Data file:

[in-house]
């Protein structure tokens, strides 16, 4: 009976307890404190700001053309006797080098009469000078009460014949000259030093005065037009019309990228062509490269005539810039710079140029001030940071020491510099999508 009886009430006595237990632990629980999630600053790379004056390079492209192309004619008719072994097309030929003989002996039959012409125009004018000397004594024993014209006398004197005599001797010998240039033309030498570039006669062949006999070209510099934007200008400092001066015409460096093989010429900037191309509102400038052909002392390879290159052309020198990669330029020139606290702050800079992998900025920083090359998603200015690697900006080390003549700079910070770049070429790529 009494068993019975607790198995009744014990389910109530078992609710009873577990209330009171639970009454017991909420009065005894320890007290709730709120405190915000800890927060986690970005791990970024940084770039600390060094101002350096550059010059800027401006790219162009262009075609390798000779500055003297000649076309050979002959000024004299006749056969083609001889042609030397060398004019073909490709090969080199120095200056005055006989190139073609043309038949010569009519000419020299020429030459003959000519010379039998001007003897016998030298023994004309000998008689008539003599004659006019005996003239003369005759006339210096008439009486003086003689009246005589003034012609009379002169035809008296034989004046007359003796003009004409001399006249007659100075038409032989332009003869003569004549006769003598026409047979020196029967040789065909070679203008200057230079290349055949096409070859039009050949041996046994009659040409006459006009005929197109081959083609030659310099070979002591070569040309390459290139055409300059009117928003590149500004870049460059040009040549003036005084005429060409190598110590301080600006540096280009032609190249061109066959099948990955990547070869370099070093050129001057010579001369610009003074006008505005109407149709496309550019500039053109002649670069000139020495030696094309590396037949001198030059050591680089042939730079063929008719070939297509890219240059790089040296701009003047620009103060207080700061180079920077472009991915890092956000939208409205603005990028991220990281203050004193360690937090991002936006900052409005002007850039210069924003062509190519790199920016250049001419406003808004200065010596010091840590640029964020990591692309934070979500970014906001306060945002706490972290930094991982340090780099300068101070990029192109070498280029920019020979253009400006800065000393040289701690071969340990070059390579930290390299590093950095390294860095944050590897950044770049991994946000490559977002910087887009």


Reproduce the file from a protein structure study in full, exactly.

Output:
[in-house]
């Protein structure tokens, strides 16, 4: 009976307890404190700001053309006797080098009469000078009460014949000259030093005065037009019309990228062509490269005539810039710079140029001030940071020491510099999508 009886009430006595237990632990629980999630600053790379004056390079492209192309004619008719072994097309030929003989002996039959012409125009004018000397004594024993014209006398004197005599001797010998240039033309030498570039006669062949006999070209510099934007200008400092001066015409460096093989010429900037191309509102400038052909002392390879290159052309020198990669330029020139606290702050800079992998900025920083090359998603200015690697900006080390003549700079910070770049070429790529 009494068993019975607790198995009744014990389910109530078992609710009873577990209330009171639970009454017991909420009065005894320890007290709730709120405190915000800890927060986690970005791990970024940084770039600390060094101002350096550059010059800027401006790219162009262009075609390798000779500055003297000649076309050979002959000024004299006749056969083609001889042609030397060398004019073909490709090969080199120095200056005055006989190139073609043309038949010569009519000419020299020429030459003959000519010379039998001007003897016998030298023994004309000998008689008539003599004659006019005996003239003369005759006339210096008439009486003086003689009246005589003034012609009379002169035809008296034989004046007359003796003009004409001399006249007659100075038409032989332009003869003569004549006769003598026409047979020196029967040789065909070679203008200057230079290349055949096409070859039009050949041996046994009659040409006459006009005929197109081959083609030659310099070979002591070569040309390459290139055409300059009117928003590149500004870049460059040009040549003036005084005429060409190598110590301080600006540096280009032609190249061109066959099948990955990547070869370099070093050129001057010579001369610009003074006008505005109407149709496309550019500039053109002649670069000139020495030696094309590396037949001198030059050591680089042939730079063929008719070939297509890219240059790089040296701009003047620009103060207080700061180079920077472009991915890092956000939208409205603005990028991220990281203050004193360690937090991002936006900052409005002007850039210069924003062509190519790199920016250049001419406003808004200065010596010091840590640029964020990591692309934070979500970014906001306060945002706490972290930094991982340090780099300068101070990029192109070498280029920019020979253009400006800065000393040289701690071969340990070059390579930290390299590093950095390294860095944050590897950044770049991994946000490559977002910087887009």